Scarpa was founded in 1938 by English Lord Rupert Edward Cecil Iveagh who owned land in the district of Asolo in Northern Italy. The idea was to promote the best shoemakers of the area. In May 1956 the company was bought by a local shoemaking family, the Parisotto. Luigi Parisotto had started work in 1942 as a shoemaker's apprentice at the age of 11. His apprenticeship had included a spell at SCARPA.
Given the location the Parisotto started to orient Scarpa to sports and mountain footware. In 1965 they started exporting to the United States and during the 1970s exports to this market reached 60,000 pairs per annum with the British, Japanese and German markets also being developed.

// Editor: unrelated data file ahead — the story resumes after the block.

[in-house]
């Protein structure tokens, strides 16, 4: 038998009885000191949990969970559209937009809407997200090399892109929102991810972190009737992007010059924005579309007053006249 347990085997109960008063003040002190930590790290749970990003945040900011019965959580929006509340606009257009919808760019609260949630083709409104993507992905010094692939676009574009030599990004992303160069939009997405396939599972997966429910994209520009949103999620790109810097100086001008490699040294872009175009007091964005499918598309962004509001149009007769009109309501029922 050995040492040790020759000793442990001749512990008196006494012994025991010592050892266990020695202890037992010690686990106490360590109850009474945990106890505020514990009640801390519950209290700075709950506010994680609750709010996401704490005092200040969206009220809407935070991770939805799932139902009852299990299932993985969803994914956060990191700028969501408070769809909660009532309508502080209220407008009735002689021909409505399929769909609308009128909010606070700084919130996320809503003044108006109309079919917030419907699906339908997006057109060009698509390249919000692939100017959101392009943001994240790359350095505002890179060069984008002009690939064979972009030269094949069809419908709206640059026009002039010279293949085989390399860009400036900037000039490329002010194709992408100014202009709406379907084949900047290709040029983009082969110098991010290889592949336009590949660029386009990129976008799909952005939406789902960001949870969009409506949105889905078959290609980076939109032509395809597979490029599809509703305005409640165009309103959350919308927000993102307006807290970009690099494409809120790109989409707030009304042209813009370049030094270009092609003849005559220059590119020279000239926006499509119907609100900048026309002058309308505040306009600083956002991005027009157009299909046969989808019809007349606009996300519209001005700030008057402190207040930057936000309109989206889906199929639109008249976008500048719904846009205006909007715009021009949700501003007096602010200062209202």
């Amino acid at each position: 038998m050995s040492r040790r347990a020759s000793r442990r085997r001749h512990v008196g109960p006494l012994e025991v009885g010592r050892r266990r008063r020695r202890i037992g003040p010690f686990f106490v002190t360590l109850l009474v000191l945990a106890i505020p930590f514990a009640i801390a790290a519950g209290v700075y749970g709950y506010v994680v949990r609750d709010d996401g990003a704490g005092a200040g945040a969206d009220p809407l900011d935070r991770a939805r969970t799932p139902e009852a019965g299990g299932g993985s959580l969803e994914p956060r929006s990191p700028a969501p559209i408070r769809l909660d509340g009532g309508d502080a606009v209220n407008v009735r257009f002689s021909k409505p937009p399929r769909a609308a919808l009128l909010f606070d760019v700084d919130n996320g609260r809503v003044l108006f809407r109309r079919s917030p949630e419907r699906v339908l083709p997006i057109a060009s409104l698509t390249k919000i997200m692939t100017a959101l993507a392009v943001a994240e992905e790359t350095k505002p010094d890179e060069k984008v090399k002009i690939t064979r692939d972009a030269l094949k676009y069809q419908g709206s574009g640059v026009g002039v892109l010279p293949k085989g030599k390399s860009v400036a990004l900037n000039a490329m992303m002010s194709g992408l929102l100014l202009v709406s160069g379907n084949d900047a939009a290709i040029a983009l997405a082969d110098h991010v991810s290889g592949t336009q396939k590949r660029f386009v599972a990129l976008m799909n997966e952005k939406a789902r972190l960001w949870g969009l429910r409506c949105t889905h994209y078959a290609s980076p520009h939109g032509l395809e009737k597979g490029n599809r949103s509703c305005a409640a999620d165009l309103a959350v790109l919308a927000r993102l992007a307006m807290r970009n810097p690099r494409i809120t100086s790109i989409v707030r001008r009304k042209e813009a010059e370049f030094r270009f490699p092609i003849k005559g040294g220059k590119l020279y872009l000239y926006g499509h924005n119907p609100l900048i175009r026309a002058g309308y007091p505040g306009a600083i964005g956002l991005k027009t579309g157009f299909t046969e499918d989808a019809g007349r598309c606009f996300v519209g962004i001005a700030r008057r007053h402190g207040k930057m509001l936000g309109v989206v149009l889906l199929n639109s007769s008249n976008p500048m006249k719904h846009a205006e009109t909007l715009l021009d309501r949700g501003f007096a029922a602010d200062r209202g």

The breakthrough for Scarpa in mountaineering footwear came at the end of the 1970s with the introduction of the Grinta/Vega plastic boot and the launch of a plastic alpine ski boot. Pole Jerzy Kukuczka used the Vega on his conquest of all 8,000 meter peaks and the boot is still used today by the military.
The company produces a wide range of ski touring, telemark, mountaineering and hiking boots. It employs 130 staff and exports to 30 counties.